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Think prefabricated homes and you may picture little boxes on the hillside, identical in look, feel and definitive lack of personality. But just because a home is constructed in a factory doesn’t mean it can’t stand out as a beacon of design in your neighbourhood. And what’s more, choosing an off-the-shelf home can be a big winner in environmental terms.
Past to present
After World War II, factory-built homes were a popular way to construct cheap housing, fast. Used as temporary replacements for bomb-damaged homes in Europe or to cope with drastic population growth in America and Australia, drab prefab yielded economies of scale, while tapping into our penchant at the time for mass produced goods.
Fast forward half a century and the desire to individualise our purchases is never more telling than in the hunt for property. We desire a home that reflects our individuality. And after a period in the property doldrums – Australia has taken longer to embrace this type of construction than Europe and the UK – the rebirth of factory-built has shown it to be a viable option for design-savvy consumers who desire an eco-friendly building model. In 2010-11 the local industry generated revenue of about $3,020 million.
From the ground up
There are three main types of factory-built housing that cater for a range of sites, budgets and design requirements: prefabricated (prefab), modular and kit.
“A prefab home is one that has been built to near completion inside a factory,” says Melissa Sydney from Prebuilt Housing Solutions, a Victorian-based company that delivers nationally. “It will be delivered whole or in large pieces on the back of a truck rather than as a kit of parts which need assembly on-site. Modular homes are a sub-set of prefab, based around repeated modules of a set size or shape which can be combined in different ways. Modular homes are generally prefab, but prefab is not necessarily modular.”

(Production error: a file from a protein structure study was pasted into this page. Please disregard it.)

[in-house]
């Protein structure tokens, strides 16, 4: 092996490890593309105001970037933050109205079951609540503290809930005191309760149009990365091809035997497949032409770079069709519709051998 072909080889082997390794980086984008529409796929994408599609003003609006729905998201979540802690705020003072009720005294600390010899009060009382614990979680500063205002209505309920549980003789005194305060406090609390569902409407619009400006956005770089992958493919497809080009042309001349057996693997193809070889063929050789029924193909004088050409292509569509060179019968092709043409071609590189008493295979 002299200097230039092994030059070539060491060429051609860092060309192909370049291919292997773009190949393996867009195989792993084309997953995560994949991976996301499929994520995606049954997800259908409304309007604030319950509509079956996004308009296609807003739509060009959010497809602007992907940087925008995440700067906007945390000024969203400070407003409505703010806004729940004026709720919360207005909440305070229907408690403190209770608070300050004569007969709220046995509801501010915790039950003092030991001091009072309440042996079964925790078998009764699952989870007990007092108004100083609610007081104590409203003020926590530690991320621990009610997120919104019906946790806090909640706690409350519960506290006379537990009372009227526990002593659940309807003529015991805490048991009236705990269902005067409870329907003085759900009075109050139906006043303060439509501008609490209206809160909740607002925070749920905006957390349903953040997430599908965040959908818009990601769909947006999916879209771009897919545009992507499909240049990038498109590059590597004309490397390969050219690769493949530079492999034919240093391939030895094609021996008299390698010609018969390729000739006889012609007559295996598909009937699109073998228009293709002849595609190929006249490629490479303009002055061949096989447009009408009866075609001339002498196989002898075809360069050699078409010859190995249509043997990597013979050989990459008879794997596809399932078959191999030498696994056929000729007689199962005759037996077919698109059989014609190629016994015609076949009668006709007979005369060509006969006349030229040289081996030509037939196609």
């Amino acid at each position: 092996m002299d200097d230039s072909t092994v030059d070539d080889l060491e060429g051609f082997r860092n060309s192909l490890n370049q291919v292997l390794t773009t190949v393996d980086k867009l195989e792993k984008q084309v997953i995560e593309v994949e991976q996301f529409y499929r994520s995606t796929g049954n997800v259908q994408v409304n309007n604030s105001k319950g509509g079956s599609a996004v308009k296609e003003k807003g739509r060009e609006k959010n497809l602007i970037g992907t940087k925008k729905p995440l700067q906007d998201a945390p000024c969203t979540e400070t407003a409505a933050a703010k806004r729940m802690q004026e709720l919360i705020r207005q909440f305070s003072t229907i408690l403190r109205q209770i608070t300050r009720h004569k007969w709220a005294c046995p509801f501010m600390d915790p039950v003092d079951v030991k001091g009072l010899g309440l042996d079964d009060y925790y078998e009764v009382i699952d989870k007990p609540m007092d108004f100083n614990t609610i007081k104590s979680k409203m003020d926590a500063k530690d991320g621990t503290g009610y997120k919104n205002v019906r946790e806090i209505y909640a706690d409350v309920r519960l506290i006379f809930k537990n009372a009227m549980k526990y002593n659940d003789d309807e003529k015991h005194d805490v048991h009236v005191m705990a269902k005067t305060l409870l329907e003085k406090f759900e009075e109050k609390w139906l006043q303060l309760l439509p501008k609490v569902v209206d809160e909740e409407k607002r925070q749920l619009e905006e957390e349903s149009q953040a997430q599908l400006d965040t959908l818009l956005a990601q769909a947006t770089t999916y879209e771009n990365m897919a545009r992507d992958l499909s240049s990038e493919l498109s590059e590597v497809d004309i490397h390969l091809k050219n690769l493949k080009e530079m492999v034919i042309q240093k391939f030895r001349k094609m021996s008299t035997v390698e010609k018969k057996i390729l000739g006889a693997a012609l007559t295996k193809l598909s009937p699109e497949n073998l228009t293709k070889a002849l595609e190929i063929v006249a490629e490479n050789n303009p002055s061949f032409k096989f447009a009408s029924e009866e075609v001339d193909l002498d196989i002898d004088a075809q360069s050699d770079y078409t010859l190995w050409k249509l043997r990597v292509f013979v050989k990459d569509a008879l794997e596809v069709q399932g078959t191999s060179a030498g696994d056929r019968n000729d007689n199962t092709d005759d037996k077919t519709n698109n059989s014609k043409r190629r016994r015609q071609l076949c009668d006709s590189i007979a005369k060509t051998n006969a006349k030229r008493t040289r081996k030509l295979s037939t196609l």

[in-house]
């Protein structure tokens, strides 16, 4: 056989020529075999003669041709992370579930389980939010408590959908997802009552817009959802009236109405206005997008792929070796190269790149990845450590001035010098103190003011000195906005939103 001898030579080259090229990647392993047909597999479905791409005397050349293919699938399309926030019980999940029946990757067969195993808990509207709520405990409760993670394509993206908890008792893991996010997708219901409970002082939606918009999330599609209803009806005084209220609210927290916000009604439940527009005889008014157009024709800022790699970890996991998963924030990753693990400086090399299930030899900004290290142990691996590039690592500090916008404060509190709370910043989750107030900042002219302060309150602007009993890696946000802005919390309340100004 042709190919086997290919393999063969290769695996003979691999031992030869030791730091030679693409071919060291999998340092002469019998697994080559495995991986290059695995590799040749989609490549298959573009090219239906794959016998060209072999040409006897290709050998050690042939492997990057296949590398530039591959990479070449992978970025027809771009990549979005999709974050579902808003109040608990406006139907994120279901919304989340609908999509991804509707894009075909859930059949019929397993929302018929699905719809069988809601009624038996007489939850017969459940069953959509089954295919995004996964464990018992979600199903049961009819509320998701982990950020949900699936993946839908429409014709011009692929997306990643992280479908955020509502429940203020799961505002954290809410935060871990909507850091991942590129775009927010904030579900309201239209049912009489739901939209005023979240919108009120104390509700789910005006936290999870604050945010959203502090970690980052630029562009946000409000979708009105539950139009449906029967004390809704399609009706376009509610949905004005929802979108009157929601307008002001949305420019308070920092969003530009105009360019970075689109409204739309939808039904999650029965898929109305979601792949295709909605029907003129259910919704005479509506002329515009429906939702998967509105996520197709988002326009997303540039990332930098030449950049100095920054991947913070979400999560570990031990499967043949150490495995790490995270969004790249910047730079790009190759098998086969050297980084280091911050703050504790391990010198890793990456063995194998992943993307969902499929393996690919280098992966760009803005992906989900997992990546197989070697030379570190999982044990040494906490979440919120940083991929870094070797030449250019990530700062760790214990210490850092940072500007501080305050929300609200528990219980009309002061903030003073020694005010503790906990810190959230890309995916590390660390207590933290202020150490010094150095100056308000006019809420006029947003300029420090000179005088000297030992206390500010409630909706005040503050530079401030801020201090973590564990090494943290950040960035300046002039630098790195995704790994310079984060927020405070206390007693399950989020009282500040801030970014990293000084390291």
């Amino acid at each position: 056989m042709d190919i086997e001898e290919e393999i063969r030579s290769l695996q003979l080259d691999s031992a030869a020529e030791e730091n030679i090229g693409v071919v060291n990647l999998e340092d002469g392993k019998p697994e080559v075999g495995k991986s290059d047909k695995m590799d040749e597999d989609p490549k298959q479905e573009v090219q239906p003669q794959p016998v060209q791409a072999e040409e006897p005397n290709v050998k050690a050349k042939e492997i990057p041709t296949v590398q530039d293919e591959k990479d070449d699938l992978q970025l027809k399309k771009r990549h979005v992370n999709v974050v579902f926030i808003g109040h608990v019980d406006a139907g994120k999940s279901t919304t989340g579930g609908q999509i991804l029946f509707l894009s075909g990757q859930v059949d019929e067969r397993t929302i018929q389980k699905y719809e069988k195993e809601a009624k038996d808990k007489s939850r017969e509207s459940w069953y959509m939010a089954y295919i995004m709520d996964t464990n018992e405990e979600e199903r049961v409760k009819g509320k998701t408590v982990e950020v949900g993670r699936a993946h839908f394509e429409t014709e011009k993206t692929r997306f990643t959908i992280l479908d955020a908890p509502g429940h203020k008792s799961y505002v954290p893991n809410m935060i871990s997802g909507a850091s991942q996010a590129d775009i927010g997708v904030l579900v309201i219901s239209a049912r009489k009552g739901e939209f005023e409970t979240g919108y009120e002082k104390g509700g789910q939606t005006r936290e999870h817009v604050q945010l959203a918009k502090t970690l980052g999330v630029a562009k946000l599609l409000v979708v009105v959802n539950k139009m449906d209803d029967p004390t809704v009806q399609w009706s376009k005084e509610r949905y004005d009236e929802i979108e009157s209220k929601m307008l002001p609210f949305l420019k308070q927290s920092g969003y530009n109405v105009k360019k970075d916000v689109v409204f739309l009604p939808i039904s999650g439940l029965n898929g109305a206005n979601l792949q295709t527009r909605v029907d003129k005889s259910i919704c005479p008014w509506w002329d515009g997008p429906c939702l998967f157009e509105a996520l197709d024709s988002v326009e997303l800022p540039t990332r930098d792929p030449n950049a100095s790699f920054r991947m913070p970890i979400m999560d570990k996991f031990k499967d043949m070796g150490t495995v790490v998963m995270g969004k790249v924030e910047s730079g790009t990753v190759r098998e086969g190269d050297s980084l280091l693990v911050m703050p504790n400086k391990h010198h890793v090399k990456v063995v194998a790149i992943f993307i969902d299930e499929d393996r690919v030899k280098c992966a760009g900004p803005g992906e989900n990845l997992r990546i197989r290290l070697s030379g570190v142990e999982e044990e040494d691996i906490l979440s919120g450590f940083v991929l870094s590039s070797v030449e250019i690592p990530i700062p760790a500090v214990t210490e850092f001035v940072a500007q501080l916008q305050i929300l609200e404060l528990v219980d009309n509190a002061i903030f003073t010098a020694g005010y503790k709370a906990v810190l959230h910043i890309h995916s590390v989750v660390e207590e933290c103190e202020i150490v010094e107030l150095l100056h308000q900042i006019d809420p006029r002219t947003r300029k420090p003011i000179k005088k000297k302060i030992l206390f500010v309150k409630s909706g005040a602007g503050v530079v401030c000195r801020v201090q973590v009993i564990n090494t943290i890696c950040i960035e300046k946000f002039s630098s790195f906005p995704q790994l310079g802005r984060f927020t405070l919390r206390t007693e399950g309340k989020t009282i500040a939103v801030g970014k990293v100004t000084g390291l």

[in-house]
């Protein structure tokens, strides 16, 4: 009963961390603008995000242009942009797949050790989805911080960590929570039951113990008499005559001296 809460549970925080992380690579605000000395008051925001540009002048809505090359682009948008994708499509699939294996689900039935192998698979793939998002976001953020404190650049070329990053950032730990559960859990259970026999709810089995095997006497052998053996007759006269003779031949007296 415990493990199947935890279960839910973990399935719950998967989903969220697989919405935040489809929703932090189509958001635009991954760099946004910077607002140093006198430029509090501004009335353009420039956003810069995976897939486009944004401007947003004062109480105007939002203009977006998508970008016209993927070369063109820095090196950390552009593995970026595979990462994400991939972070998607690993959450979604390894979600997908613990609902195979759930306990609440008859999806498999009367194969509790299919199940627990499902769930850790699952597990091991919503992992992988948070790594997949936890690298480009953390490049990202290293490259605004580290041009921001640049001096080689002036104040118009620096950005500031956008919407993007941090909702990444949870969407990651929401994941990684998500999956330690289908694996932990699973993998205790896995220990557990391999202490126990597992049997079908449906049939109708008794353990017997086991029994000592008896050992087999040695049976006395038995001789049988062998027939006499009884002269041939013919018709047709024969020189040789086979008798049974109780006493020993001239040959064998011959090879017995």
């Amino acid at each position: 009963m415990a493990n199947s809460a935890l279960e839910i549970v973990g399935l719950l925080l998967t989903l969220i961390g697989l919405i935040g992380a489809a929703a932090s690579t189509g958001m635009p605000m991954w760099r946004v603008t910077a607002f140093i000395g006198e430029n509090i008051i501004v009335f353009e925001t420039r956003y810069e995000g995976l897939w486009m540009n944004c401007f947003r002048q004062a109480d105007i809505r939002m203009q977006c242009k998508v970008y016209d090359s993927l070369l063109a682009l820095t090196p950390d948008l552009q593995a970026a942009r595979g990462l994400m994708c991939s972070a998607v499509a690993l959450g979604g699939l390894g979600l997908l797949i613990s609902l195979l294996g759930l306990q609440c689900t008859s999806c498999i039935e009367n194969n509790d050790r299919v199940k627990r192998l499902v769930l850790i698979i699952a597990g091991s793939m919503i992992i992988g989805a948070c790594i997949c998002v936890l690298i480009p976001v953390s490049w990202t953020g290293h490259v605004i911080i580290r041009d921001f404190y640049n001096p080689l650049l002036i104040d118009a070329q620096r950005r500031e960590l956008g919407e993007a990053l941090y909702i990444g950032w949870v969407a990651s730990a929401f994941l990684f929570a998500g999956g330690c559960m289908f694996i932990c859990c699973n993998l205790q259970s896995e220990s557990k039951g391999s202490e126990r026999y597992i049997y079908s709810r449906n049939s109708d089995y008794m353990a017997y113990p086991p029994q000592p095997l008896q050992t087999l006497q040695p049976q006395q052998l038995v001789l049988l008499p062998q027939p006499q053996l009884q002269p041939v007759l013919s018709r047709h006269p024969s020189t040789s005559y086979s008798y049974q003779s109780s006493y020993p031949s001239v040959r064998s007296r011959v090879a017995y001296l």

Kit homes are assembled on-site from flat-packed components, in much the same way as putting together a new bookcase – just with a few more tradespeople. Prefab and modular homes arrive at the site almost fully constructed, requiring only minor joining work and connection to utilities.
You can choose a prefab home for a hard-to-reach bush site, a modular apartment for your city block or kit assembly for your brand new beachhouse. And while the sea- and tree-change market continues to grow, factory-built homes are becoming increasingly popular with space-challenged urban dwellers.
“Prefab is popular in the cities, as people are opting to replace rundown, dank and under-insulated houses with something modern and new, with minimum disturbance to their neighbourhoods,” Sydney says.
And it’s big news overseas. Factory-built homes comprised 74 per cent of detached single houses constructed in Sweden – home of Ikea’s ubiquitous BoKlok prefab housing solution – between 1990 and 2002. They currently make up about 35 per cent of the Japanese market and the US prefabricated housing industry is estimated at a whopping $8.6 billion.
For most buyers, factory-built homes have three big pluses: a set product, a set price and significantly reduced construction time. In environmental terms, this equates to far less waste, which is significant when you consider that building and renovation waste makes up 40 per cent of what gets sent to landfill.
“Rather than constructing a home on-site where there’s wasted time, money and materials, you’re doing it in a factory,” says Robert Crawford, lecturer in construction at the University of Melbourne. “You can standardise things and better control the waste that is occurring, as you can more easily integrate it into the construction process rather than it being lost on-site and sent off to landfill.”
A study of prefabricated housing in Hong Kong published in Waste Management found prefabrication can reduce construction waste by up to 52 per cent, while research published in the Journal of Engineering, Design and Technology revealed that residential buildings are the most suitable construction
project type for using prefabrication to reduce waste.